Disentangling the link between supplemental feeding, population density, and the prevalence of pathogens in urban stray cats

Peer J

Corresponding Author: Myung-Sun Chun, jdchun@snu.ac.kr

Summary Author: Leah Crone, lec62627@uga.edu

Feral cats often receive supplemental feeding from humans in urban environments.  These humans can be considered “cat caretakers.” With an expected positive correlation between increased cat population density and cat caretaker activity, there is concern that more densely populated areas will foster the spread of pathogens.  To test this hypothesis, a team of researchers, including CEID member Nicole Gottdenker, conducted population density surveys at 12 sites in Seoul, South Korea. It was estimated that the number of cats at each survey site was from 132 to 268 per km2. Against their hypothesis, cat population density did not have a positive relationship to cat caretaker activity. There is a trend for higher cat population density in low cat caretaker activity regions.  High cat caretaker activity areas had a higher proportion of sterilized cats when compared to low cat caretaker activity areas. With more cats being sterilized in high cat caretaker activity areas, that may be the reason as to why there is a lower population density in these areas.  It was discovered that different pathogens were more prevalent based on multiple factors including population density, cat caretaker activity and sex of the cat. The results of this study challenge the initial assumptions that a positive correlation exists between cat population density and cat caregiver activity, illuminating the complex ecological and sociological factors that shape the population dynamics of animals whose life-histories are heavily influenced by humans.  While supplemental feeding may influence population density, it is important to consider other impacts of supplemental feeding on population dynamics, such as changes in behavior.  Thus, supplemental feeding may result in multiple side effects, each altering pathogen transmission differently.  To better understand the epidemiological risk of urban stray cats to humans and wildlife, there is a need to further study the intersection of pathogen transmission and the influence of human behavior on urban cat populations.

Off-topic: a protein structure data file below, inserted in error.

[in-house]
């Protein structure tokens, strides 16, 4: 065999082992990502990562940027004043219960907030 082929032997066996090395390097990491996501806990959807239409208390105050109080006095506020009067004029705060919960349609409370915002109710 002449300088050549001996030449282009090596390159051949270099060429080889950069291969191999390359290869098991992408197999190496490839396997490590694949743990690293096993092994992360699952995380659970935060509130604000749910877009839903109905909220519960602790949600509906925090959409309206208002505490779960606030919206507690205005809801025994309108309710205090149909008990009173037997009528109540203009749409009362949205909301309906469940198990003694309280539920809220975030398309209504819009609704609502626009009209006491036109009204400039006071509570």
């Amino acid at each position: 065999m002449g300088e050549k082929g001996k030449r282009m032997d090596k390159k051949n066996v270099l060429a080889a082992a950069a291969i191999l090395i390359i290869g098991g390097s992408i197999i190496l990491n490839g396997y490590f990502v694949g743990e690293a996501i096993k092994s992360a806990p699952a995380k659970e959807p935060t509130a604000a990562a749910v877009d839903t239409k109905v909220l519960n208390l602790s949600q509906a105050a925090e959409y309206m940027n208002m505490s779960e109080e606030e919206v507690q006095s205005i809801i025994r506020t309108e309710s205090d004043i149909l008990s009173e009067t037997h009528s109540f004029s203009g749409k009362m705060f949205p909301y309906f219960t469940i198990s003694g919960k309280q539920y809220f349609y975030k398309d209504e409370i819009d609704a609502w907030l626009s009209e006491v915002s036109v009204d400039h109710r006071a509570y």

Hwang J, Gottdenker NL, Oh D, Nam H, Lee H,& Chun M. (2018). Disentangling the link between supplemental feeding, population density, and the prevalence of pathogens in urban stray cats. PeerJ. 6:e4988 https://doi.org/10.7717/peerj.4988

Photo Credit: “Black and White Cat” by Sebaso licensed under CC BY-SA 4.0